Azure Backup Adds Support for VMware

Posted on December 2, 2016 by Aidan Finn in Cloud Computing with

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Microsoft recently added support for protecting VMware virtual machines (VMs) using Azure Backup Server, and storing your backups of these VM in Azure for long-term retention.

The Need to Support VMware

I am a self-confessed advocate of Hyper-V, but even I can admit that VMware has carved out a very large slice of the virtualization pie for themselves. Many of these VMware customers have looked for cloud services, and failing to find anything adequate from VMware, they’ve turned their attention to the likes of Amazon Web Services (AWS) and Microsoft Azure.

 

 

The new Microsoft would like you to run your apps or your services on its platforms and devices, but it isn’t fussy about selling cloud services to Android users, Apple customers, and, as it turns out, VMware customers’ money is as good as that of a Hyper-V user. It’s been more than a year since Azure Site Recovery added support for replicating vSphere virtual machines to the cloud for disaster recovery purposes. Microsoft recently updates System Center Data Protection Manager (DPM) to add support for backing up vSphere virtual machines, and now Microsoft has added support for Azure Backup Server to do the same.

vSphere Support in Azure Backup Server

Microsoft announced that Azure Backup Server (MABS) added support for ESXi 5.5 and 6.0 (with or without vCenter) with the recently released Update 1 for Azure Backup Server.

Azure Backup Server Update 1 supports ESXi 5.5 and 6.0 [Image Credit: Aidan Finn]

Azure Backup Server Update 1 supports ESXi 5.5 and 6.0 [Image Credit: Aidan Finn]

MABS provides disk-disk-cloud backup. You can protect your workloads (Hyper-V, SQL Server, SharePoint, Exchange, and now vSphere) using local disk storage; this means that you can restore VMs from a recent backup at LAN speeds. If you need long-term retention, you can modify a protection group (think of it as a policy) to forward some/all of your VMs to Azure blob storage (in the form of a Recovery Services Vault) where it’s stored for just a few cents per GB per month. Note that:

  • Azure Backup compresses data.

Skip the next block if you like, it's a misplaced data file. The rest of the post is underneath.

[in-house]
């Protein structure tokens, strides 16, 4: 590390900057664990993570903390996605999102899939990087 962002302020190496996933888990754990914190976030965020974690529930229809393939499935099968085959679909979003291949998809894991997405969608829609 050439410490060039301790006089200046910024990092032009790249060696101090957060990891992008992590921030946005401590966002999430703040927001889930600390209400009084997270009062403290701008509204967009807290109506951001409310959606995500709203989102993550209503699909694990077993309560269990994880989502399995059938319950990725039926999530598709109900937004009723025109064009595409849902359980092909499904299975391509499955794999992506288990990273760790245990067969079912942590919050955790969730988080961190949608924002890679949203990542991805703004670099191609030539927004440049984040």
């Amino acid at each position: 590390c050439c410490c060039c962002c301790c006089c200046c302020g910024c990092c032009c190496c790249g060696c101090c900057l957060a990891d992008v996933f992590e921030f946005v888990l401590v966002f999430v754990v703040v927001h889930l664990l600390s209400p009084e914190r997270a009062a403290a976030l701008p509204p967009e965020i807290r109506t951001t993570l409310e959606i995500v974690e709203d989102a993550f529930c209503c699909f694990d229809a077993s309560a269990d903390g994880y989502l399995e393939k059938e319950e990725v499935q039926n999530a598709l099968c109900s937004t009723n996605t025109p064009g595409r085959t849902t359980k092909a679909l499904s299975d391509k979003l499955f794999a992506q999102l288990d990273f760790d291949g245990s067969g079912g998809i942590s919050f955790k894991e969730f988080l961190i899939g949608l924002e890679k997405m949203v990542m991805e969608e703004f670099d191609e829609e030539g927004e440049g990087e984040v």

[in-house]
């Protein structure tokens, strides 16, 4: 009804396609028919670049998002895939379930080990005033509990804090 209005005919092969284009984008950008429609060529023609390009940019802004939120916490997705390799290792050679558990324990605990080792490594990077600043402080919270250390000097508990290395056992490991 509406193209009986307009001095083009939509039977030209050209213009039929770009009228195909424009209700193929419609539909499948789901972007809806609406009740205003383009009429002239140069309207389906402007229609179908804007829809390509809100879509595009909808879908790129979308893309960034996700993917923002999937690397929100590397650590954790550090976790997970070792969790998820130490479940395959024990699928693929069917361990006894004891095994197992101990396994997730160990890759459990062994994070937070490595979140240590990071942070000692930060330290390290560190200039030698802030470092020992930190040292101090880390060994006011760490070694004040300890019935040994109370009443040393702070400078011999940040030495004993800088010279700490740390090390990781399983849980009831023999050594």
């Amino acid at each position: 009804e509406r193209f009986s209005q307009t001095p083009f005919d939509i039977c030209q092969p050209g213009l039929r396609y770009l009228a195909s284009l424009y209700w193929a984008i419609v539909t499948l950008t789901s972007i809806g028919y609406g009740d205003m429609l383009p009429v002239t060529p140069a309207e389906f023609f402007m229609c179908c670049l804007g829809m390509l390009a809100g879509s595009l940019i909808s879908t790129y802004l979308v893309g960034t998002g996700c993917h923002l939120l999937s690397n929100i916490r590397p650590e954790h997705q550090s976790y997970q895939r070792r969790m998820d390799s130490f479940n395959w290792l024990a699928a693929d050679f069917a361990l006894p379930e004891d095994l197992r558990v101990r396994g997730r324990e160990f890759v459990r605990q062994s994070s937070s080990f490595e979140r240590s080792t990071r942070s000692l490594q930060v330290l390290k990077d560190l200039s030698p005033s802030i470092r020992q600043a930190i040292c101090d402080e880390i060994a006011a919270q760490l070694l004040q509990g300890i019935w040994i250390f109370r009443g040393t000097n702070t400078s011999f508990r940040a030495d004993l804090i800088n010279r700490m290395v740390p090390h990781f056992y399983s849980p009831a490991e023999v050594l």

• No data leaves your site without being encrypted using a secret that Microsoft does not have access to (“trust no-one” security).
  • After a full backup, you only every do incremental backups.
  • You can seed your first backup using a secure disk transfer process that was improved in August.

As with DPM, MABS uses VMware’s VADP API to provide agentless protection of vSphere VMs; this means that you have less software on the hosts (none in the case of MABS or DPM) and you are using the backup mechanism that VMware recommends and supports.

MABS and DPM are designed to leverage vCenter’s folder structure to improve VM scalability and discoverability. VMs are discovered automatically, even if they are on external storage targets such as a SAN or NFS. If you have a large environment, you can browse the VM folder structure — this improves browsing performance. You can protect a folder, and any VM that is added to the folder is automatically discovered and protected.

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Update 1 for Azure Backup

This is the first update for the free (pay-as-you-go for usage) MABS — note that the cloud integration provided by a single MARS agent on the MABS machine is updated regularly. The 856MB update is a simple update (requiring a reboot to complete) to your backup server and provides several improvements:

  • Support for discovering and protecting vSphere virtual machines.
  • New Azure Backup security features.
  • Several bug fixes, including one to finally allow us to configure email alerts from the MABS console, and another that also allows ASR to replicate virtual machines at the same time.

 

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